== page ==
Whether you're operating a small coffee shop or a bustling breakfast buffet, this guide will help you pick out the toaster that best suits your needs!
Picking the Right Toaster
There are several main questions you will want to ask yourself when purchasing a new toaster, and there are three types of commercial toasters to choose from; pop-up, conveyor, and bun grilling toasters. See how they stack up against your needs and narrow down your search in our point-by-point comparison!
What will it toast? Great for bread and English muffins. Some will accommodate bagel halves and thicker items like Texas toast, but not all.
How much can it toast? About 50 - 500 slices per hour.
How much space will it take up? Uses the smallest amount of counter space; most will be under 13" wide x 14" deep.
What electrical requirements do I need? Most are 120V. Some heavy duty models need a 208/240V connection.
What will it toast? Bread, bagels, English muffins, and even specialty breads. All conveyor toasters have a specific product opening; just make sure that what you're toasting will fit through that space.
How much can it toast? Anywhere from 300 to over 1600 slices per hour.
How much space will it take up? Can range from about 15" to 24" wide and 18" to 26" deep.
What electrical requirements do I need? Lower-production models can fit a standard 120V connection. If you're looking above 500 slices / hour, you'll probably need a heavier-duty connection, like 208 / 240V.
What will it toast? Designed for bun halves, sub rolls, and similar items, but can also take bagels, toast, etc. It can toast dry or use a butter coating and griddle plate to caramelize the product, rather than truly "toasting". We offer models that automatically adjust to different product sizes.
How much can it toast? 800 to over 1600 slices per hour.
How much space will it take up? These tend to be bigger than the other types, ranging from about 22" to 25" wide and 12" to 18" deep. Because they have a vertical feed chute, they can be as tall as 31".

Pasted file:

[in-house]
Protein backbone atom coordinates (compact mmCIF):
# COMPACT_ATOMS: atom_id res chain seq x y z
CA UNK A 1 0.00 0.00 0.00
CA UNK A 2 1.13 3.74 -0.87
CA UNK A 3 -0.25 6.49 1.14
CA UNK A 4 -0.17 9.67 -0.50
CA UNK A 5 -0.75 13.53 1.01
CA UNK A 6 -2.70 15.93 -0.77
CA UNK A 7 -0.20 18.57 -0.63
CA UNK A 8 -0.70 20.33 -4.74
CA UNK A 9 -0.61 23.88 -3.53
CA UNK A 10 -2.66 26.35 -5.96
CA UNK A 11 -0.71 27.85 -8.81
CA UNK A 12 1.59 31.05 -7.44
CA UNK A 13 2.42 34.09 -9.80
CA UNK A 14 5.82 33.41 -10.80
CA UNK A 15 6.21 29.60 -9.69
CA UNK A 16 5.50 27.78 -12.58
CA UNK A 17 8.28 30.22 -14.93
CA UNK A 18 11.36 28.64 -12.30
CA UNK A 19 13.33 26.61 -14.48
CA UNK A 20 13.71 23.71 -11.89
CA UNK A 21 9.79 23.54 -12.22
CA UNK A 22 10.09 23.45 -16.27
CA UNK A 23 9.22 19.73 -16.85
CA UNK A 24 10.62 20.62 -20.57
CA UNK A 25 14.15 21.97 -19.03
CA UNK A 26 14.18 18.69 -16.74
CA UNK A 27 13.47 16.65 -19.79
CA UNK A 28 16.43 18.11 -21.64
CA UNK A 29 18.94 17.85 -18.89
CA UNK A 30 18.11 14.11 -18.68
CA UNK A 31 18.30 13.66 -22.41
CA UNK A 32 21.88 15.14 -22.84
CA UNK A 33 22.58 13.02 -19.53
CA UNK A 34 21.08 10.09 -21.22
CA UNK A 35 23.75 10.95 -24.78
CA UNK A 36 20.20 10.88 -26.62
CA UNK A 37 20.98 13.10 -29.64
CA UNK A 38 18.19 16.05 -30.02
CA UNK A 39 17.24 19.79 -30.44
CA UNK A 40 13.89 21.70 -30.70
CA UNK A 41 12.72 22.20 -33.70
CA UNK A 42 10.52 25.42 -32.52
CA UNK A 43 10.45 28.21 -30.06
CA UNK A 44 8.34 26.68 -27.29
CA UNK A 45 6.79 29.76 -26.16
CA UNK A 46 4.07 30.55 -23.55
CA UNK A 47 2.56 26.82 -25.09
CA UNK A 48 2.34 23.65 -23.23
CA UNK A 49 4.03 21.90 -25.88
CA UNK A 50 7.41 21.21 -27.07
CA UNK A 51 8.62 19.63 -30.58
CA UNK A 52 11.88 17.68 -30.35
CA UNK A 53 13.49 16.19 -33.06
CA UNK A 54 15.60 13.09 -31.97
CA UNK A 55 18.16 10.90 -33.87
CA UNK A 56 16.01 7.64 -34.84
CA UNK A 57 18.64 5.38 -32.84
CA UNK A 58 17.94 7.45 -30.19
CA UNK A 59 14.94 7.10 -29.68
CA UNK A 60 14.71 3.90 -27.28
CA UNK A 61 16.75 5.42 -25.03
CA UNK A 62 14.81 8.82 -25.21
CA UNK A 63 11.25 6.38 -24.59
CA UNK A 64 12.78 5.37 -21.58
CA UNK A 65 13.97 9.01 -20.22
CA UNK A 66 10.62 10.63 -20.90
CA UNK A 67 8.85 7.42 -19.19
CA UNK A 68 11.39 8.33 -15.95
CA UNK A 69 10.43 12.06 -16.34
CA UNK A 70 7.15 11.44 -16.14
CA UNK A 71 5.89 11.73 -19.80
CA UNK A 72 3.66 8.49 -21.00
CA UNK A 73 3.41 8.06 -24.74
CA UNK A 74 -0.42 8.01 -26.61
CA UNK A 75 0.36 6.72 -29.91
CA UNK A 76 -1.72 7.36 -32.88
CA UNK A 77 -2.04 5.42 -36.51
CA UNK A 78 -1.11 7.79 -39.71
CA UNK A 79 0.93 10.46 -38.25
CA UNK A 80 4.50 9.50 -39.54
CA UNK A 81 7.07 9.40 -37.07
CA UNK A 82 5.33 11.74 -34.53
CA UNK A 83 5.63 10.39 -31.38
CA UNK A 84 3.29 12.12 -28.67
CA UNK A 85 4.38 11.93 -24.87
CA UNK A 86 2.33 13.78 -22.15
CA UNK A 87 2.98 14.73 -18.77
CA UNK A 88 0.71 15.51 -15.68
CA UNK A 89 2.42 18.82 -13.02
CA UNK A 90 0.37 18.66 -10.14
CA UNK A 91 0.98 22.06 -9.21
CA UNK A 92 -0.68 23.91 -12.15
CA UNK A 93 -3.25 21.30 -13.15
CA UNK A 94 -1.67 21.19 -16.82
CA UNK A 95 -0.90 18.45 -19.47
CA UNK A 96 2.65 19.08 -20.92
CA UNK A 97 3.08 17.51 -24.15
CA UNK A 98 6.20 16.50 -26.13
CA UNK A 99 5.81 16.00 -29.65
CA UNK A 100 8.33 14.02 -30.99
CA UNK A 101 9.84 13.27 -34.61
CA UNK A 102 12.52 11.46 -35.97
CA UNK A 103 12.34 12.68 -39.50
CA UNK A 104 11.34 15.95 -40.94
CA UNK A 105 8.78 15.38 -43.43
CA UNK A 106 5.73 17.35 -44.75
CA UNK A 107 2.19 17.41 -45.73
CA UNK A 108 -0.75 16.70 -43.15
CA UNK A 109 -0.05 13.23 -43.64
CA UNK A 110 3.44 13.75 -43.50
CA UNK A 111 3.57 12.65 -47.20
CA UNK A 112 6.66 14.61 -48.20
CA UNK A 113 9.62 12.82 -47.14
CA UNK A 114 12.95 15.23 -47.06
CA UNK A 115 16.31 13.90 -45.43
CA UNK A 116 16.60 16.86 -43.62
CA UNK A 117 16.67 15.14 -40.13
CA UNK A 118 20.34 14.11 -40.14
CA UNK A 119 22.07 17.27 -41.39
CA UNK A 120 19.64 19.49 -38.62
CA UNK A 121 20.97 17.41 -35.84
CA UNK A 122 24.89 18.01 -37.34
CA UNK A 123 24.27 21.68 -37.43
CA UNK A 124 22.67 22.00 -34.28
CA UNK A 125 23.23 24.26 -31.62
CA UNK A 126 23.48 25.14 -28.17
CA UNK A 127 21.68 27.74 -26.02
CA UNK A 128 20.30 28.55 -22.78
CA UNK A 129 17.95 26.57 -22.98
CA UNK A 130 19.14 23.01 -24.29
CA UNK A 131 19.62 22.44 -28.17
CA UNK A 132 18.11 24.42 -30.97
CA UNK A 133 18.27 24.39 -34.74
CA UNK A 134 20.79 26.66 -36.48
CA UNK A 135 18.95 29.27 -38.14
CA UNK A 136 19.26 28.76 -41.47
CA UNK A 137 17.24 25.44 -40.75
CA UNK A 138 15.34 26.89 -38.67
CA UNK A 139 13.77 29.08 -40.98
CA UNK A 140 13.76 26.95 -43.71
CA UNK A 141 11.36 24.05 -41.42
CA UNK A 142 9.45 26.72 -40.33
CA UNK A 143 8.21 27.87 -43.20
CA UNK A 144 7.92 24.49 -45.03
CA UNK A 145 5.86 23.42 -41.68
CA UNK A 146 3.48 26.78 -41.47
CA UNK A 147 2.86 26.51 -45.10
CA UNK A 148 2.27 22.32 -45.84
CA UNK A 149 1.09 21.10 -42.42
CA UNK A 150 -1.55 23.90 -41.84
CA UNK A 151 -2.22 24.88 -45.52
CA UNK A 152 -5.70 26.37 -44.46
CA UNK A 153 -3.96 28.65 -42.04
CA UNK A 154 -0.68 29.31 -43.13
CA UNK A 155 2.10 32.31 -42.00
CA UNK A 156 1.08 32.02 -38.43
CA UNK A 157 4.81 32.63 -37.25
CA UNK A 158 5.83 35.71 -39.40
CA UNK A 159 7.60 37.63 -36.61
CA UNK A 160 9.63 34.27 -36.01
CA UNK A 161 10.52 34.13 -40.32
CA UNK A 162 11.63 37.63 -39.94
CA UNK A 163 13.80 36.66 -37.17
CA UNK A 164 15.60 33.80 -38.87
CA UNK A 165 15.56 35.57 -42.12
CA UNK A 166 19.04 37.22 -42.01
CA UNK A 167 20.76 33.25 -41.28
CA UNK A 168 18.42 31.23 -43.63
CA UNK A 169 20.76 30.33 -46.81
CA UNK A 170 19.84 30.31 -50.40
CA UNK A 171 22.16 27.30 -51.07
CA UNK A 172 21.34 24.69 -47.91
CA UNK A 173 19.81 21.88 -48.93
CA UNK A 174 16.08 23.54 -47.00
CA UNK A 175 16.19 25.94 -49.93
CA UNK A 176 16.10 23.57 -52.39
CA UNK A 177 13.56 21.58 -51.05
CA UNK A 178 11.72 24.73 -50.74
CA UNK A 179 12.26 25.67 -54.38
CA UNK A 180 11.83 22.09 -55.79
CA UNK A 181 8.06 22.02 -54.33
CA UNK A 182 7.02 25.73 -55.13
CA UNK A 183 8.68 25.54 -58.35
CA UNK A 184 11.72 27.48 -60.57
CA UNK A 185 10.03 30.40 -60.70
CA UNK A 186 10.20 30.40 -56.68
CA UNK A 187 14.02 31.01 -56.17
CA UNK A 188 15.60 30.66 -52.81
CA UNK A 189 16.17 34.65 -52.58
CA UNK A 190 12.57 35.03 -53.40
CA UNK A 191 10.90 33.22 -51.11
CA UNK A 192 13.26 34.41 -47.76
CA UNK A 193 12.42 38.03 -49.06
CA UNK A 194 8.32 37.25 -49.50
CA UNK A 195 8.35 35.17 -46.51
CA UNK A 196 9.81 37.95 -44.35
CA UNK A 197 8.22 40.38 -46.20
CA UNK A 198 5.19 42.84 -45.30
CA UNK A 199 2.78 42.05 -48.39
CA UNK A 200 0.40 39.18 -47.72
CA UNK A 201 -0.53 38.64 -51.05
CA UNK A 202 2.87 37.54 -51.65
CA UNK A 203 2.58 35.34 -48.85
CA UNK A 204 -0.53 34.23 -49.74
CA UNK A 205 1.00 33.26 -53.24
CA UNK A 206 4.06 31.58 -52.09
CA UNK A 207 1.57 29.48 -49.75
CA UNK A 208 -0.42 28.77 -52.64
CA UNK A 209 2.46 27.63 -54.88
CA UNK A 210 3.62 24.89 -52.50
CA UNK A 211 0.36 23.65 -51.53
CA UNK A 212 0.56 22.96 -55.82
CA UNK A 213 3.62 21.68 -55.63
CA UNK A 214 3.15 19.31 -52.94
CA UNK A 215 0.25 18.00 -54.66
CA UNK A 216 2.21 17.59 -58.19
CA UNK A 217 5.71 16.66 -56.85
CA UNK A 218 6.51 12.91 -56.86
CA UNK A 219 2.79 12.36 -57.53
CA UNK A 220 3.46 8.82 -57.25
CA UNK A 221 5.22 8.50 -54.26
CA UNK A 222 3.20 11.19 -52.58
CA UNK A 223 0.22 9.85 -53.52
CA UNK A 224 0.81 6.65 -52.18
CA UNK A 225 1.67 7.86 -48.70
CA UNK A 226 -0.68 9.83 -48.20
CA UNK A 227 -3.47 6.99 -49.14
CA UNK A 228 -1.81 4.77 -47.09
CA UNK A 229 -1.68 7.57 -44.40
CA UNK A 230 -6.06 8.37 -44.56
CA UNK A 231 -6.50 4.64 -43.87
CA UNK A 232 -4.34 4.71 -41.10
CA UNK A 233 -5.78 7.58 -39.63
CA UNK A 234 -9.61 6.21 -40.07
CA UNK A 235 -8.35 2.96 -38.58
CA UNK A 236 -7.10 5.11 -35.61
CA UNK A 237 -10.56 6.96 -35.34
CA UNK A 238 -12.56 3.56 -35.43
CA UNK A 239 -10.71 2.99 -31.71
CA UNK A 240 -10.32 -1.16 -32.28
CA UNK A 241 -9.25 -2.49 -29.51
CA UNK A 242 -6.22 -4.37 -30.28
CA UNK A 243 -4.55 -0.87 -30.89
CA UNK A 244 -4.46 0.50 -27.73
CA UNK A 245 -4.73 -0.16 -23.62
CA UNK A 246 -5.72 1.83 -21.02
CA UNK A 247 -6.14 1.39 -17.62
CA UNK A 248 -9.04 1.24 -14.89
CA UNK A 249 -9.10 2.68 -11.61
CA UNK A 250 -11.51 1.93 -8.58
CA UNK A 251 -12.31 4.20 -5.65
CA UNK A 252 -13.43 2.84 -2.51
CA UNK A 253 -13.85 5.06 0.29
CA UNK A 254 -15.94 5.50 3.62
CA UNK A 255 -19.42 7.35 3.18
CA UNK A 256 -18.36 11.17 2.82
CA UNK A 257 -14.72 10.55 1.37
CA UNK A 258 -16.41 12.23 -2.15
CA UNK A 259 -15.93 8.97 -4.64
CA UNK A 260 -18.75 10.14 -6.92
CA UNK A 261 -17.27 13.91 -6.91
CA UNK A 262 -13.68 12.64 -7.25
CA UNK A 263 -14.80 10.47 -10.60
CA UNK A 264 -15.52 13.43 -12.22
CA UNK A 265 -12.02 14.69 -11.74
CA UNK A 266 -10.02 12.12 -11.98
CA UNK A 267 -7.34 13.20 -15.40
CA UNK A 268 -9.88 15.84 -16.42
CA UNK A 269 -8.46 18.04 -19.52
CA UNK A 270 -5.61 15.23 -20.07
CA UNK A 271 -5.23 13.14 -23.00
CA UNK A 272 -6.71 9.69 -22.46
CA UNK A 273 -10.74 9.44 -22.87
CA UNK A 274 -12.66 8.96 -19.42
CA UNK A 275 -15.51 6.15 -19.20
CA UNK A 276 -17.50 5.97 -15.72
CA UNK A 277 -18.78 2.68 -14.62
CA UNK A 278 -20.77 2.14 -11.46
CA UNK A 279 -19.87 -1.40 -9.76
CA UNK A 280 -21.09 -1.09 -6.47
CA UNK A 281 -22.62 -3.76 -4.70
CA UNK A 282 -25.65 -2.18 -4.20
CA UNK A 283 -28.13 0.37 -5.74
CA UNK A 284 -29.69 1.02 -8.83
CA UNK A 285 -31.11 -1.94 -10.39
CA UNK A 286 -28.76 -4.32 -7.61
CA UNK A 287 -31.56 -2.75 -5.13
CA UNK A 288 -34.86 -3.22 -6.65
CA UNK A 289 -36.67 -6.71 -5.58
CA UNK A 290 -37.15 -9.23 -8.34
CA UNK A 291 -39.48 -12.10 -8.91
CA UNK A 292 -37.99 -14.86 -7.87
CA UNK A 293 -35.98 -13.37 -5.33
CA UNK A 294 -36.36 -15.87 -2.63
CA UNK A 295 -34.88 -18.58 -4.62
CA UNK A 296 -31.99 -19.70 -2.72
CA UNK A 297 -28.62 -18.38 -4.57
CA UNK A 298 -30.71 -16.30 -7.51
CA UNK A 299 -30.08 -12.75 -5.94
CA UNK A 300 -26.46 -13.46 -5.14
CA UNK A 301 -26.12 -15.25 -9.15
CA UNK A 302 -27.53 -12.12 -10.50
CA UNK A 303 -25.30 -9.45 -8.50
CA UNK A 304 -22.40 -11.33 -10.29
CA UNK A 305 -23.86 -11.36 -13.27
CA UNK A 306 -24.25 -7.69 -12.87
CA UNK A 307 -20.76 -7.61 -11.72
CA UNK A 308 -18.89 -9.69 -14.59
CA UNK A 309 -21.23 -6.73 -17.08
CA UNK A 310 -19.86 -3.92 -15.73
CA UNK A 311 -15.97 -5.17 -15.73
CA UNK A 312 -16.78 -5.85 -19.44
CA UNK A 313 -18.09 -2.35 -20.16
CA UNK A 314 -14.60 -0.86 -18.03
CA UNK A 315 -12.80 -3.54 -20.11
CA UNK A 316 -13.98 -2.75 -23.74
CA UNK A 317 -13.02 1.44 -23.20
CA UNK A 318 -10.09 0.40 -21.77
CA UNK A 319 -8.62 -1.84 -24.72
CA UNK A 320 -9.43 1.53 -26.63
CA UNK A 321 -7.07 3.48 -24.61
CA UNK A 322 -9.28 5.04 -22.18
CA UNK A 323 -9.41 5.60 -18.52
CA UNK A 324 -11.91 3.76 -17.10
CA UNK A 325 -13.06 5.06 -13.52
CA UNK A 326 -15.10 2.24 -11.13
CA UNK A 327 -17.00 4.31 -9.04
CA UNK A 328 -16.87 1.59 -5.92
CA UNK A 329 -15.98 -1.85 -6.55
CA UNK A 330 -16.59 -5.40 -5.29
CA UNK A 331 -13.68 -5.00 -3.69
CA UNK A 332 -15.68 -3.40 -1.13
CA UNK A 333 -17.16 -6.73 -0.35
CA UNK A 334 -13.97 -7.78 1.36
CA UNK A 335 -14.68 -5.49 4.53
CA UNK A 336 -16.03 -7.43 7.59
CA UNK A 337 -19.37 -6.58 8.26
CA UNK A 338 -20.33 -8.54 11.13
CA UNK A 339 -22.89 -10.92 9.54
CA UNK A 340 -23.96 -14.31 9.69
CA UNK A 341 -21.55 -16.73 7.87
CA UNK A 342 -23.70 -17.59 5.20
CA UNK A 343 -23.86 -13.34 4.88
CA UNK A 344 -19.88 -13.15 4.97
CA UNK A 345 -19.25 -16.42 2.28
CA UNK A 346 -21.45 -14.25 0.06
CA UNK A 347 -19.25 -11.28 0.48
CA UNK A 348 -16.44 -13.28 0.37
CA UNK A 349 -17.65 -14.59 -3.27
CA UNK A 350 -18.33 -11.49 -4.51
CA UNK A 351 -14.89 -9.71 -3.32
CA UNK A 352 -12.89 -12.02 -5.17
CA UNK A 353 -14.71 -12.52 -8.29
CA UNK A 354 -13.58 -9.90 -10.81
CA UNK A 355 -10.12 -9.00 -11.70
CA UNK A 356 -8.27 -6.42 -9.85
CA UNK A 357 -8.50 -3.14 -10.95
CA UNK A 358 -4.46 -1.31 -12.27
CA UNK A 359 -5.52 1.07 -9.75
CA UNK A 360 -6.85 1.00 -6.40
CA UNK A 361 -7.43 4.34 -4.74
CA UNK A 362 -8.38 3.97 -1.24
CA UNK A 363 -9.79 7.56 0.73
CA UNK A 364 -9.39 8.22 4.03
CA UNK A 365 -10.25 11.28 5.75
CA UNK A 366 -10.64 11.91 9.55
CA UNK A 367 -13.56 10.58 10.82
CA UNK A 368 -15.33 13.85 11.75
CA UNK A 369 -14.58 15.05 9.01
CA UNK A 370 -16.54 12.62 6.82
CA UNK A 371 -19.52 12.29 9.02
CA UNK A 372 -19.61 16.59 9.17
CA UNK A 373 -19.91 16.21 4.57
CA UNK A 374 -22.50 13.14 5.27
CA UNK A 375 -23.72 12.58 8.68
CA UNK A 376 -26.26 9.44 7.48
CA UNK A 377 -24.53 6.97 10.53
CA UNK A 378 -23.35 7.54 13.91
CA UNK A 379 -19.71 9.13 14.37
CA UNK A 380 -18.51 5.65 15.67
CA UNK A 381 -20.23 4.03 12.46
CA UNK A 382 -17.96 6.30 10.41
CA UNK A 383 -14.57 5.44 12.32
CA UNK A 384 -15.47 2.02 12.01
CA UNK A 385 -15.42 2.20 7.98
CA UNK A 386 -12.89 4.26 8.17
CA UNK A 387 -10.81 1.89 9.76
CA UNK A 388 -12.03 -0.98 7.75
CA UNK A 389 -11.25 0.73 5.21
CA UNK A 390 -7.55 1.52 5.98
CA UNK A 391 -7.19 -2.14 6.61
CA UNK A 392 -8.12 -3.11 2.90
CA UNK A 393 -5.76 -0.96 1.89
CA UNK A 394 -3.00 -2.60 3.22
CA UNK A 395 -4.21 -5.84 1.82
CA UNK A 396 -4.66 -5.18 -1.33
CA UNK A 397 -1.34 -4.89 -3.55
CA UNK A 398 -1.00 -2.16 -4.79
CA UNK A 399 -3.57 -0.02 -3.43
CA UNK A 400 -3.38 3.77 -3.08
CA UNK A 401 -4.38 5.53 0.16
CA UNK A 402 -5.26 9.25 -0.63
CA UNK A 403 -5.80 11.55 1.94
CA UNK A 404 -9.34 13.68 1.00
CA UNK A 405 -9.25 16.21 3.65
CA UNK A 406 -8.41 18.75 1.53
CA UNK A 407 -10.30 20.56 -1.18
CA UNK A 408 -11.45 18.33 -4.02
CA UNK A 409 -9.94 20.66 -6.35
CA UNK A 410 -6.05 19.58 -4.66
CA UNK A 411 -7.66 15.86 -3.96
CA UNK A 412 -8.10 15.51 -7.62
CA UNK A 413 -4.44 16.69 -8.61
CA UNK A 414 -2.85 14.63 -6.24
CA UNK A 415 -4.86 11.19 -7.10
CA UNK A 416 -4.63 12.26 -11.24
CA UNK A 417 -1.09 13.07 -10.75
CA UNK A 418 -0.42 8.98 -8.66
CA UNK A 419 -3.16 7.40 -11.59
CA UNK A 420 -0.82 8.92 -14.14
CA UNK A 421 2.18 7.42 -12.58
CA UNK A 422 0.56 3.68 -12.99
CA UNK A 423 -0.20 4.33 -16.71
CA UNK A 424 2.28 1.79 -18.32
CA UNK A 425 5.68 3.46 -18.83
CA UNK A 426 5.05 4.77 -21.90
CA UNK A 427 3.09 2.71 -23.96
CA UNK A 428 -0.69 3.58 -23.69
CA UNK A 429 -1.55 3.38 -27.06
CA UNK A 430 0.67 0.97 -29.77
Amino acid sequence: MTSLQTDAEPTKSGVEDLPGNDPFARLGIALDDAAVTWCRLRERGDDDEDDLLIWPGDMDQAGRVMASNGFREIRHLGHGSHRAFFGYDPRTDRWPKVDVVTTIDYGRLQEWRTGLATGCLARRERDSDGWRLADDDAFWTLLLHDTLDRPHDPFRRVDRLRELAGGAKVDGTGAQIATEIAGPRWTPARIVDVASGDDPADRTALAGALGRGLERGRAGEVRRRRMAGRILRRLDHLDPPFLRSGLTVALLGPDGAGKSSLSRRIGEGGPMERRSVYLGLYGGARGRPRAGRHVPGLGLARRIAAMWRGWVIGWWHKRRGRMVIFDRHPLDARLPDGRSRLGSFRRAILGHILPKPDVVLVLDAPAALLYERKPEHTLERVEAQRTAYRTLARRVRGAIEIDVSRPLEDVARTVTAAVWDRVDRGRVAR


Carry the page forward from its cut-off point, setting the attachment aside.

What electrical requirements do I need? By and large, you're looking at a 208V or 240V connection, although 120V models do exist.
Toast Production Factors:
The ranges above will give you a good idea of what a toaster is capable of producing, but you'll also want to take these factors into account as they will ultimately affect your toaster's output:
What you're toasting: If you do a lot of bagel halves or larger, specialty breads, you will usually see lower production than if you're just toasting bread slices.
How you're toasting: Just like your toaster at home, it's going to take longer to make a darker, crispy piece of toast than a lighter, softer piece, and longer production time means lower output.
Commercial Pop-Up Toasters
A "big brother" to the toasters found in most homes, commercial pop-up toasters work by lowering the bread/bagel slices into a heating chamber, where the product is toasted using heating elements. They can't compete with a conveyor toaster in sheer output and they are basically limited to toasting bread, bagels, and similar items, but a pop up toaster is a perfect solution for small diners, coffee shops, and other areas with relatively small demands.
Things to Consider:
1.) Product Opening: Most toasters will have 2 or 4 slots and will give you the slot size, so you can tell if your most commonly-used items will fit. Some models also feature two different slot sizes, so you can toast bread in one side and Texas Toast or bagels in the other.
2.) Heat Control: Generally speaking, the operating temperature for a pop-up toaster cannot be adjusted. Also bear in mind that some toasters only have heating elements on one side, which is great for one sided toasting and bagels, but if you want double sided toasting, you'll need heating elements on either side of the slot.
3.) Toasting Time: A timer is the most common way to control this on a pop-up toaster. A longer toasting time results in a darker, crisper finished product while a shorter time makes it lighter and softer.